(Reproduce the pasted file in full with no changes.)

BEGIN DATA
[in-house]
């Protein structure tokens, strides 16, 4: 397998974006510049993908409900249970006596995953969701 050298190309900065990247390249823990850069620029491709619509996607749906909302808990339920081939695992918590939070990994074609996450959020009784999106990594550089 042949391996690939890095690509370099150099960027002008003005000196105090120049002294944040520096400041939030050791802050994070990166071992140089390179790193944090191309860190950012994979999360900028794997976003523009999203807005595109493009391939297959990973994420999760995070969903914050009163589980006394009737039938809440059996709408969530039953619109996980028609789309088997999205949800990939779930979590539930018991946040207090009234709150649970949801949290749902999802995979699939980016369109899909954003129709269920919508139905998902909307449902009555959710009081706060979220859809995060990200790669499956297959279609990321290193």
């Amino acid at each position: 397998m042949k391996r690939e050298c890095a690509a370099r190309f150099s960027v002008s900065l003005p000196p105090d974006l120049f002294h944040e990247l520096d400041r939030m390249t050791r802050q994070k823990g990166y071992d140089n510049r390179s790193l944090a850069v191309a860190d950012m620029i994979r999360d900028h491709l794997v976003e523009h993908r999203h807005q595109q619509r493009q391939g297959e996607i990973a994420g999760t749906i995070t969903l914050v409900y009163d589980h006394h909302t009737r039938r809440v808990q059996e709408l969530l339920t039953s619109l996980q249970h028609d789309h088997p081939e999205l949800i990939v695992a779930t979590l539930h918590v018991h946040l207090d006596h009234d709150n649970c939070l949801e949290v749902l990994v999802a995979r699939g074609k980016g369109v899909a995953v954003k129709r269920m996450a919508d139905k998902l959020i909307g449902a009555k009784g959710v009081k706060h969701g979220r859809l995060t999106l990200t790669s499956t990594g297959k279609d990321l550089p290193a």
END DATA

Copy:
[in-house]
């Protein structure tokens, strides 16, 4: 397998974006510049993908409900249970006596995953969701 050298190309900065990247390249823990850069620029491709619509996607749906909302808990339920081939695992918590939070990994074609996450959020009784999106990594550089 042949391996690939890095690509370099150099960027002008003005000196105090120049002294944040520096400041939030050791802050994070990166071992140089390179790193944090191309860190950012994979999360900028794997976003523009999203807005595109493009391939297959990973994420999760995070969903914050009163589980006394009737039938809440059996709408969530039953619109996980028609789309088997999205949800990939779930979590539930018991946040207090009234709150649970949801949290749902999802995979699939980016369109899909954003129709269920919508139905998902909307449902009555959710009081706060979220859809995060990200790669499956297959279609990321290193």
């Amino acid at each position: 397998m042949k391996r690939e050298c890095a690509a370099r190309f150099s960027v002008s900065l003005p000196p105090d974006l120049f002294h944040e990247l520096d400041r939030m390249t050791r802050q994070k823990g990166y071992d140089n510049r390179s790193l944090a850069v191309a860190d950012m620029i994979r999360d900028h491709l794997v976003e523009h993908r999203h807005q595109q619509r493009q391939g297959e996607i990973a994420g999760t749906i995070t969903l914050v409900y009163d589980h006394h909302t009737r039938r809440v808990q059996e709408l969530l339920t039953s619109l996980q249970h028609d789309h088997p081939e999205l949800i990939v695992a779930t979590l539930h918590v018991h946040l207090d006596h009234d709150n649970c939070l949801e949290v749902l990994v999802a995979r699939g074609k980016g369109v899909a995953v954003k129709r269920m996450a919508d139905k998902l959020i909307g449902a009555k009784g959710v009081k706060h969701g979220r859809l995060t999106l990200t790669s499956t990594g297959k279609d990321l550089p290193a």